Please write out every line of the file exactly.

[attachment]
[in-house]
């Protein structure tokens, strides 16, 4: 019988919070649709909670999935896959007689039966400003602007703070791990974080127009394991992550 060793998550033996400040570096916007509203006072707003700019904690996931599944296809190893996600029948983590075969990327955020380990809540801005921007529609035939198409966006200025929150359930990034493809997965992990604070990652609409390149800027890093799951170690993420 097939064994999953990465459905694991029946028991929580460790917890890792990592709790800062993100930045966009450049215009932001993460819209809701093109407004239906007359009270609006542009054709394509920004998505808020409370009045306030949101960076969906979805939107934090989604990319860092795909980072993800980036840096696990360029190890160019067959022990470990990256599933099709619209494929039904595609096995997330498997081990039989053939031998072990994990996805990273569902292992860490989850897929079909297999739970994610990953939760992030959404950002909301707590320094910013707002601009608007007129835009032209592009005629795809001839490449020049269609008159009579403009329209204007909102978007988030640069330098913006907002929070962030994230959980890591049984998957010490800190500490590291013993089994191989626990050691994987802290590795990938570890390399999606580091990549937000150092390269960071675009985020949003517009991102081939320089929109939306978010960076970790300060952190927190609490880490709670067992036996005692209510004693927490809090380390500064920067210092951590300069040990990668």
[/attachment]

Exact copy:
[in-house]
């Protein structure tokens, strides 16, 4: 019988919070649709909670999935896959007689039966400003602007703070791990974080127009394991992550 060793998550033996400040570096916007509203006072707003700019904690996931599944296809190893996600029948983590075969990327955020380990809540801005921007529609035939198409966006200025929150359930990034493809997965992990604070990652609409390149800027890093799951170690993420 097939064994999953990465459905694991029946028991929580460790917890890792990592709790800062993100930045966009450049215009932001993460819209809701093109407004239906007359009270609006542009054709394509920004998505808020409370009045306030949101960076969906979805939107934090989604990319860092795909980072993800980036840096696990360029190890160019067959022990470990990256599933099709619209494929039904595609096995997330498997081990039989053939031998072990994990996805990273569902292992860490989850897929079909297999739970994610990953939760992030959404950002909301707590320094910013707002601009608007007129835009032209592009005629795809001839490449020049269609008159009579403009329209204007909102978007988030640069330098913006907002929070962030994230959980890591049984998957010490800190500490590291013993089994191989626990050691994987802290590795990938570890390399999606580091990549937000150092390269960071675009985020949003517009991102081939320089929109939306978010960076970790300060952190927190609490880490709670067992036996005692209510004693927490809090380390500064920067210092951590300069040990990668």